Breeding Opae’ula in a One-Gallon Tank

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5 Responses to Breeding Opae’ula in a One-Gallon Tank

  1. Diane Fernandez says:

    Mahalo for all the information you provided and share. Look forward to future posts

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    • JimS says:

      Hi, Diane. My apologies for the long delay in responding. I’ve been busy with work and haven’t been logging in regularly. You’re welcome, and I’m glad I’ve been of some help. I really enjoy these little guys! The fact that they’re part of our Islands makes this hobby even more meaningful. I hope the state will be able to preserve the remaining opae-ula colonies in existing anchialine pools. By spreading this hobby and interest, we can all do a small part in preserving them for future generations. Aloha, Jim

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  2. CH says:

    Hi Jim!
    I started reading your blog last year (2016…I went back and read all of your previous posts too) as a means to plan out my own Opae ‘Ula tank. I wanted something small that would fit on my desk at work, wouldn’t require too much maintenance, and would be different from what other people had.
    I read and watched all the resources I could find about Opae ‘Ula; the videos by Christine Ha, the Fukubonsai, opaeula.co.uk (Odin), supershrimp.com, websites and other websites that gave generic information regarding brackish environments, even the DLNR website on anchialine pools. It’s been a long journey, but I think my tank and colony are doing well. Your insights have helped me to better understand what works to keep these shrimp happy.
    I have a few questions regarding water quality that I’m hoping you can help me with.
    Without getting too verbose, this is what my water parameters are:
    pH: 7.8
    Ammonia = 0
    Nitrite = 0
    Nitrate = 80
    GH: off the charts (we’re talking 300 +, the tds meter gave a number and said “x10”)
    KH = 53.7
    Salinity = 1.004

    Here are my questions:
    How can I lower nitrate levels without having to do regular water changes?
    Are those GH levels bad for Opae? If yes, how can I lower them without affecting the pH buffering capabilities of the water?

    Any insight you may have would be greatly appreciated!
    -Cheryl

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    • JimS says:

      Hi, Cheryl. Welcome aboard the opae-ula ship! They’re fun to care for and observe. They’re lively little guys.

      I stopped checking water quality levels with test strips long ago.

      I’m not sure what kind of biological/mechanical filtration you’re using, but I think you’ll need both. The key is rate of flow. Nearly all pumps are designed for fish — not opae. The flow is too strong for opae. When it’s too strong, it filters out both good and bad bacteria. The flow has to be slow enough so that the tank retains a high level of good bacteria. The flow doesn’t have to be very strong to remove the bad bacteria.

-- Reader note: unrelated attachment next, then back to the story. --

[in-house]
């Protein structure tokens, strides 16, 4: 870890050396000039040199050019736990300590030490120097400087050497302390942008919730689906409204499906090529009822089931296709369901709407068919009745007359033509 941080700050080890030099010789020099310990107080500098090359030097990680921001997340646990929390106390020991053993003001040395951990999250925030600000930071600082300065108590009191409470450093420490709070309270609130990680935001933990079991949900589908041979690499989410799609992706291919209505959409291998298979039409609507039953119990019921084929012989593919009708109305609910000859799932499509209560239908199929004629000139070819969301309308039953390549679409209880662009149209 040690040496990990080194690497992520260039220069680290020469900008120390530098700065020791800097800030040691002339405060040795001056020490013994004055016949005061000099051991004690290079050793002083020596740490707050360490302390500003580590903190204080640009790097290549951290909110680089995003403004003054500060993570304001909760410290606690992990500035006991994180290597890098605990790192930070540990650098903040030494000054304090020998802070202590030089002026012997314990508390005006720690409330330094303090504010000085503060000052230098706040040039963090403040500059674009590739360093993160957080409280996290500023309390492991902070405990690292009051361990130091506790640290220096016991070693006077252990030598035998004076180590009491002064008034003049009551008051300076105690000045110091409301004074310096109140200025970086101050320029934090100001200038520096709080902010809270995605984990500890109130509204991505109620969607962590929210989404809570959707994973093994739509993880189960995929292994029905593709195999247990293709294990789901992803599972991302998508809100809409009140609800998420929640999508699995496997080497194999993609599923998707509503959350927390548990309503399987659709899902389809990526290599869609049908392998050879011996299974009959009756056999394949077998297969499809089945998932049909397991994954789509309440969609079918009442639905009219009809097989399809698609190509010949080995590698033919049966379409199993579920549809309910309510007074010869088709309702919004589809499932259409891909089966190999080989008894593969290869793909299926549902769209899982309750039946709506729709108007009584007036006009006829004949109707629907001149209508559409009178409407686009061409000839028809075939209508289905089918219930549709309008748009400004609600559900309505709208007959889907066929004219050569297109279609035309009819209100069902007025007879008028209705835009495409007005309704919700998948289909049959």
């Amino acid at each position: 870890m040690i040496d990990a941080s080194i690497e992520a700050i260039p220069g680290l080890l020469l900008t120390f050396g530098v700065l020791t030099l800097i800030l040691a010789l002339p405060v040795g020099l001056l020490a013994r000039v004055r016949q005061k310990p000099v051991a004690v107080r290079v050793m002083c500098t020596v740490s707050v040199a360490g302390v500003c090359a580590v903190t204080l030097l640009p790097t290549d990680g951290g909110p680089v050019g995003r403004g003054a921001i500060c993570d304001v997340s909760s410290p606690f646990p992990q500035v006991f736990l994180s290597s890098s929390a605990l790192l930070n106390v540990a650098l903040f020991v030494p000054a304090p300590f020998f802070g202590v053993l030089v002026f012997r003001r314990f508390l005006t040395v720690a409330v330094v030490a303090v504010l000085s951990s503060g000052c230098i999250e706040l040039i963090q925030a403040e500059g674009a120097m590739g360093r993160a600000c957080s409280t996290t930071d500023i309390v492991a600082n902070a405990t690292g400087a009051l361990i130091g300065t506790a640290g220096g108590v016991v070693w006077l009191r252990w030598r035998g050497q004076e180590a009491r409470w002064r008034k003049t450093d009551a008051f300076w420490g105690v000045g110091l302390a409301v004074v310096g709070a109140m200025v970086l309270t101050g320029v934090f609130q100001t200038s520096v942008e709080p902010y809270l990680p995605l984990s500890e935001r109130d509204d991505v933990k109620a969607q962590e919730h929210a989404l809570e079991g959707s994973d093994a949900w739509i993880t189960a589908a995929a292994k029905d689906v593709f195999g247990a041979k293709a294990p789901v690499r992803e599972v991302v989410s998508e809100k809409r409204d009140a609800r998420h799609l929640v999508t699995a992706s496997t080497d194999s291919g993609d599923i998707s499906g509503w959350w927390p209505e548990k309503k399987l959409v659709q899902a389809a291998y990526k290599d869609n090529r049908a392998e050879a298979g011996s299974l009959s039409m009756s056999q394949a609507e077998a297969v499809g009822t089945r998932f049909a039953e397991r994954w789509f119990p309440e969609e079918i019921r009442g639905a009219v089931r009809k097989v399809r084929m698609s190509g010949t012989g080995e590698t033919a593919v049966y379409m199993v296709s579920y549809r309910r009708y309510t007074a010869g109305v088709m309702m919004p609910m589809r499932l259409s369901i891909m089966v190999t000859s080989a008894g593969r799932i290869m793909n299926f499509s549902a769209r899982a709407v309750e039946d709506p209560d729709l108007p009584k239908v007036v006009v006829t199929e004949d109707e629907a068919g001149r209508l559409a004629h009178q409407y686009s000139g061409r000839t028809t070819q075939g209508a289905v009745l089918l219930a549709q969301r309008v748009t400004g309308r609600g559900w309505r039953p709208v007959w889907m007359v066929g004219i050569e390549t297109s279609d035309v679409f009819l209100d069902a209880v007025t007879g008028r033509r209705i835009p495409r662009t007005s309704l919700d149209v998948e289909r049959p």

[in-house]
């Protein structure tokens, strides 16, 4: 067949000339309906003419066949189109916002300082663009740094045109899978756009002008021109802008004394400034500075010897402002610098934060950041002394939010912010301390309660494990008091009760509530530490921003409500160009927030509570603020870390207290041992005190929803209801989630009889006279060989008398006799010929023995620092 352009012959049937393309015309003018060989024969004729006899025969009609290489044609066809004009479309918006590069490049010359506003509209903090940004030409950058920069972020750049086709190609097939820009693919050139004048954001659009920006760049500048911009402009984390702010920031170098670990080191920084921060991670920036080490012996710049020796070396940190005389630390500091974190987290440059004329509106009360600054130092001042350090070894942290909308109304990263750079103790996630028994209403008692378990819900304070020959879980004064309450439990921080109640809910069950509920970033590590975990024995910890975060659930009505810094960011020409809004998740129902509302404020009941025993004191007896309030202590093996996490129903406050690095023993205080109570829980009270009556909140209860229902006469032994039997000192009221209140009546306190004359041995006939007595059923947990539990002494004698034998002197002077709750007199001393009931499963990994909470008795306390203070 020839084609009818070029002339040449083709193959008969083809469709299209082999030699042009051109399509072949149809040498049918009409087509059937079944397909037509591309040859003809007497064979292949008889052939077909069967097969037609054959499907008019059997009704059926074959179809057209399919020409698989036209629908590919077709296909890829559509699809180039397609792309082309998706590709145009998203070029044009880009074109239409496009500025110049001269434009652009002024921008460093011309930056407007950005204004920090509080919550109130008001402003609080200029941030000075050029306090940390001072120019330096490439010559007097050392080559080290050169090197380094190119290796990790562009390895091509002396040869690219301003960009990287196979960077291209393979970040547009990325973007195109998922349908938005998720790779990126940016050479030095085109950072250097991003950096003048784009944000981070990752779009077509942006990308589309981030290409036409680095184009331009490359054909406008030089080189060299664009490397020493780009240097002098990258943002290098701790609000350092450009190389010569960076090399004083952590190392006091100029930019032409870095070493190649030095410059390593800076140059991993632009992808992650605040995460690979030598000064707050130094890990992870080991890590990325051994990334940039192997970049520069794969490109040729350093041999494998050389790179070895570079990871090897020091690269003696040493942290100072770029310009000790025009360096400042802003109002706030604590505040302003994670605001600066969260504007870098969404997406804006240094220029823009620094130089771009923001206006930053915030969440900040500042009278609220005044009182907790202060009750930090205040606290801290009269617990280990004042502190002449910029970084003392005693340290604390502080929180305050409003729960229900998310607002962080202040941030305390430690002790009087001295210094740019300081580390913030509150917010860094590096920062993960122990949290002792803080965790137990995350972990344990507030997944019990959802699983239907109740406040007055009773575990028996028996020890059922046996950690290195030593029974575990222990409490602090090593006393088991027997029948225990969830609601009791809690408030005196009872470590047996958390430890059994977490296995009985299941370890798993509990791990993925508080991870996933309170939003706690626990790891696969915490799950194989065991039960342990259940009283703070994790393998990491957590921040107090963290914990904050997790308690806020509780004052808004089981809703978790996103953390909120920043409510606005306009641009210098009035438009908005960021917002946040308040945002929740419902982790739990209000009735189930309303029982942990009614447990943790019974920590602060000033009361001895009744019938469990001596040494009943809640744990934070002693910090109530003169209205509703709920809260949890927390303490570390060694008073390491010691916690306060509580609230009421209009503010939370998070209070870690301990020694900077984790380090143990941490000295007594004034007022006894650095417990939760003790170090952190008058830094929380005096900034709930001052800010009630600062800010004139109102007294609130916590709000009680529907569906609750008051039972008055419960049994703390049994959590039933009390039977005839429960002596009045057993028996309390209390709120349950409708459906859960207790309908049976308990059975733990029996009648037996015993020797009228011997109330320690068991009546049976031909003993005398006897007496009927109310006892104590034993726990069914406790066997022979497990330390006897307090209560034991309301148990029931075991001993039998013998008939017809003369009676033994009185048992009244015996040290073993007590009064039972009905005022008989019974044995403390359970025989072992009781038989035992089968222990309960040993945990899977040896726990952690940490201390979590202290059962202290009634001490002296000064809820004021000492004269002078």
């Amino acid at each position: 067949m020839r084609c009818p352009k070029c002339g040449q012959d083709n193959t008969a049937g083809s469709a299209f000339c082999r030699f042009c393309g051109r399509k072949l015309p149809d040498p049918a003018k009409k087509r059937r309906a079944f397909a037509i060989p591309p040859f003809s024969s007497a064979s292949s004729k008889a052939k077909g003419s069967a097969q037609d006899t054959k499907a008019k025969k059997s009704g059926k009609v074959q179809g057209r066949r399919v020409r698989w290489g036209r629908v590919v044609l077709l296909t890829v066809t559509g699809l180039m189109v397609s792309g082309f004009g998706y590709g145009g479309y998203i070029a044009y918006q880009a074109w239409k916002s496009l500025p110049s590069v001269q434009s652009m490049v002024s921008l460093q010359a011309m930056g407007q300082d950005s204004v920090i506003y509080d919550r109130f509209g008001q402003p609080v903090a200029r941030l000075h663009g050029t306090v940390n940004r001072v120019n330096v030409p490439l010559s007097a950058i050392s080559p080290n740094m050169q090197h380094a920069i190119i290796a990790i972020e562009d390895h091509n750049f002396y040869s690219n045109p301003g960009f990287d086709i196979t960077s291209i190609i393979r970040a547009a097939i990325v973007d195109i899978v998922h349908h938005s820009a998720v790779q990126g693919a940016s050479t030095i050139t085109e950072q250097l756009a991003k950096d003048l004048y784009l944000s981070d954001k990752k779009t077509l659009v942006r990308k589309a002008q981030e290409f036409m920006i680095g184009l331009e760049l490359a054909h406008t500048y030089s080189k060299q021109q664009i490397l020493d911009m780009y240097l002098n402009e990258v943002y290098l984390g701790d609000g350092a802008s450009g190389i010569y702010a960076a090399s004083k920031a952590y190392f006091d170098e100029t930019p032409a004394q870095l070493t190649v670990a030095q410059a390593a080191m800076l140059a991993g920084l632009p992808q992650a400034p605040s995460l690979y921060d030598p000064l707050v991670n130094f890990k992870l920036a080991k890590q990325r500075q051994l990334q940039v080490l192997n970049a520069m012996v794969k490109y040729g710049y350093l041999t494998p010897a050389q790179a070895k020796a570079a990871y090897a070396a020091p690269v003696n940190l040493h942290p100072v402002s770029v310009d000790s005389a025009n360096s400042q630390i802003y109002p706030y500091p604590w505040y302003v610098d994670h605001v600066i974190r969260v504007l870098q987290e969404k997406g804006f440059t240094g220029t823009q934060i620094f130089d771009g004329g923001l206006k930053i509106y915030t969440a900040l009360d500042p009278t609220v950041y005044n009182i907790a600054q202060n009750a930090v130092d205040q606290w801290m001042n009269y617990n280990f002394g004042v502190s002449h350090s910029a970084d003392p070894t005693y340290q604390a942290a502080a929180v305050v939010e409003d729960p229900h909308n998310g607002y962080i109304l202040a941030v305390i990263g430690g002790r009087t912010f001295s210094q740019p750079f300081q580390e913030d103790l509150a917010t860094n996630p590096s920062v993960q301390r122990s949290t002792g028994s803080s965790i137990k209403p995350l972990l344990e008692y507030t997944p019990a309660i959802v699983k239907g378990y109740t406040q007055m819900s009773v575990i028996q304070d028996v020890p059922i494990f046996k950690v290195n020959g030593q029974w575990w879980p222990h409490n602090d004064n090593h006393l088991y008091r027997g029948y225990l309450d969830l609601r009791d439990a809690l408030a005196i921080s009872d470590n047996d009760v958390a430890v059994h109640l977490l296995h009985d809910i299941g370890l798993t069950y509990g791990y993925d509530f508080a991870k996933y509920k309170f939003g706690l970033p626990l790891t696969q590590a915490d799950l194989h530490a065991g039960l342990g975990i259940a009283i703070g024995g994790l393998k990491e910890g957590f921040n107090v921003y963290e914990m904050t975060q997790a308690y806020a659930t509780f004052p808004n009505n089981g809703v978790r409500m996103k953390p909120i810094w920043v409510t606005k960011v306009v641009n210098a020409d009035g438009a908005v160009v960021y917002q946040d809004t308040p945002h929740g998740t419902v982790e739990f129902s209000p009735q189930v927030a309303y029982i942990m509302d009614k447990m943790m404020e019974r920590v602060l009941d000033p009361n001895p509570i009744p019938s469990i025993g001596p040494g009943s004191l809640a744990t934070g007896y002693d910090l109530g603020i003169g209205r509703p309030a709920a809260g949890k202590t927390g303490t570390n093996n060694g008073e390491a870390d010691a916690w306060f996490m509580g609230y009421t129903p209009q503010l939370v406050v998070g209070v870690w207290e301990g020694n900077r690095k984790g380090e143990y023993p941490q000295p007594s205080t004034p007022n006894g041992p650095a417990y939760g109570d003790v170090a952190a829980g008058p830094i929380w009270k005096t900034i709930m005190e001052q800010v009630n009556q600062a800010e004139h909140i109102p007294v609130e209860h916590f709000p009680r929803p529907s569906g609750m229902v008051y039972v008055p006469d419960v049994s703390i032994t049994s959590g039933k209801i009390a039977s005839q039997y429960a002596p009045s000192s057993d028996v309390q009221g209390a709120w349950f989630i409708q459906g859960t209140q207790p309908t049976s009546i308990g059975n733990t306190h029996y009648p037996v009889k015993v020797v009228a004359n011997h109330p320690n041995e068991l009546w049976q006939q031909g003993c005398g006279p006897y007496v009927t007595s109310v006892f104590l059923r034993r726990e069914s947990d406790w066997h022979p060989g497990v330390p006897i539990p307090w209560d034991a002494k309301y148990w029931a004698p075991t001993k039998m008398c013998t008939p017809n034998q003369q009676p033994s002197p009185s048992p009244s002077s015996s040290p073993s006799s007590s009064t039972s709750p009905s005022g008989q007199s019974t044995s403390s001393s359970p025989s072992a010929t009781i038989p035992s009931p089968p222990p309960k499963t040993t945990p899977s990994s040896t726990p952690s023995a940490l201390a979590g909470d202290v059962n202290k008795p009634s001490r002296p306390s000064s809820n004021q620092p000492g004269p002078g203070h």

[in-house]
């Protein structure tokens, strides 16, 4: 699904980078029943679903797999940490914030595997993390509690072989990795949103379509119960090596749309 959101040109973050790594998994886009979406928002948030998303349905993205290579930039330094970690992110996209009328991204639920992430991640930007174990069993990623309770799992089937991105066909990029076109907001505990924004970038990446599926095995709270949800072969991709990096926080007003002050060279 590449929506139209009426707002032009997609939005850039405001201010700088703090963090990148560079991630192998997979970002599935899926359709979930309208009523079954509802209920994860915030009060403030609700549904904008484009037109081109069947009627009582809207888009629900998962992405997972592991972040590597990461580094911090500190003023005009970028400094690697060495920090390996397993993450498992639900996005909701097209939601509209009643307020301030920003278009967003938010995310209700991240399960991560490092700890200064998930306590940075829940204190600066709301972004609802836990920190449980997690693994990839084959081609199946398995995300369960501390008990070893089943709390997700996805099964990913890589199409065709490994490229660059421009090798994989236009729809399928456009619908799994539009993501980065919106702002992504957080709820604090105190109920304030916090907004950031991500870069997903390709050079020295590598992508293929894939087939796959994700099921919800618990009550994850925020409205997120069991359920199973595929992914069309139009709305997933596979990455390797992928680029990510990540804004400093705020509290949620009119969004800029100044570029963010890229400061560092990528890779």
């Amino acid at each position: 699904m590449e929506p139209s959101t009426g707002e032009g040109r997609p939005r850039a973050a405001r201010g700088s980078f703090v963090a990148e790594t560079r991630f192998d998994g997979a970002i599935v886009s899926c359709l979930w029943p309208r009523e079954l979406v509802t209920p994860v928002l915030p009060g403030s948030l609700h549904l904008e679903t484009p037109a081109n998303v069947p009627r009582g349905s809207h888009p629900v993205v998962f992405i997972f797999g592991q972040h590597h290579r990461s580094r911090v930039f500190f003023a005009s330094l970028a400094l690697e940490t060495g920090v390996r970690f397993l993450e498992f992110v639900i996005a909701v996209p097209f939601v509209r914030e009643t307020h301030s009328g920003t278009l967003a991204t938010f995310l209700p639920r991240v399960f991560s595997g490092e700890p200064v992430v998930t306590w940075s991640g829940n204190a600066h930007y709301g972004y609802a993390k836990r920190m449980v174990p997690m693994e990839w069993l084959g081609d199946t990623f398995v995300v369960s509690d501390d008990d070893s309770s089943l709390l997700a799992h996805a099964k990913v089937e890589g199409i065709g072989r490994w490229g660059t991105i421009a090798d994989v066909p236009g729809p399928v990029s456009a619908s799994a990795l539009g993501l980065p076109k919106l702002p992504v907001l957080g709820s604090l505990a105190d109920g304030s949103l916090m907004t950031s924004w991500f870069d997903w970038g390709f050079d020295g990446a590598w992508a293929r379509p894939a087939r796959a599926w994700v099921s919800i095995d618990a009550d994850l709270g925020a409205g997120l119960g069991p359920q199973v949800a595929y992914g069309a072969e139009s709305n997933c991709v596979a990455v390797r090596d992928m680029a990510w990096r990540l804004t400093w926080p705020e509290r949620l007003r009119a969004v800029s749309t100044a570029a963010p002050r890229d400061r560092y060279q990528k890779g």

If you’re using a UGF system, then you have a biological filter. But the UGF alone isn’t enough. The bad bacteria remains in the tank and gradually increases. A sign that this is happening is decrease in opae activity. They’re naturally very active, grazing and swimming about all day and all night, too. If they’re not active, the water’s bad. Another sign is poor algae growth in the tank. What remains is a kind of brown sludge. The tank begins to look like a dead zone.

      Frequent water changes to revive the tank might work, but the problem is that the new water doesn’t contain good bacteria — and the good bacteria in the tank is depleted. Good bacteria takes times to grow in a tank.

      Water returning to the tank ought to go through a mechanical filter of some kind before re-entering the tank. In this case, carbon or some sort of filtering mesh should do ok. If the rate is slow, then the level of good bacteria in the tank will remain stable.

      Tank placement is also critical. They need natural sunlight. I’m finding that the light should not be direct for long periods of time. I have two small and one medium tank in the living room with windows facing west. The tanks are in the middle (off to the side) and end of the room. They get indirect sunlight in mid- and late-afternoon. This seems to be just about right.

      Tanks that I had placed very close to the west windows didn’t fare very well over time.

      I have one medium-sized tank in a bedroom with south-facing windows. It’s about three feet away from the window, so it doesn’t get too much direct sunlight. But it does get a lot of indirect light all day long.

      I haven’t changed the water in my tanks for quite a while. I simply top off with bottled or tap water. I’ve been experimenting with tap water (left in an open container overnight to release chlorine gas — the water in my area has no other chemicals) in two of my tanks, and they’re doing fine. My plan is to switch all tanks to tap water in the next few months.

      As long as the opae are active and show signs of breeding, I know that the water quality is fine.

      Apologies for this long rambling response. I hope this all makes sense. Please keep us posted on your experiments with your tank. -Jim

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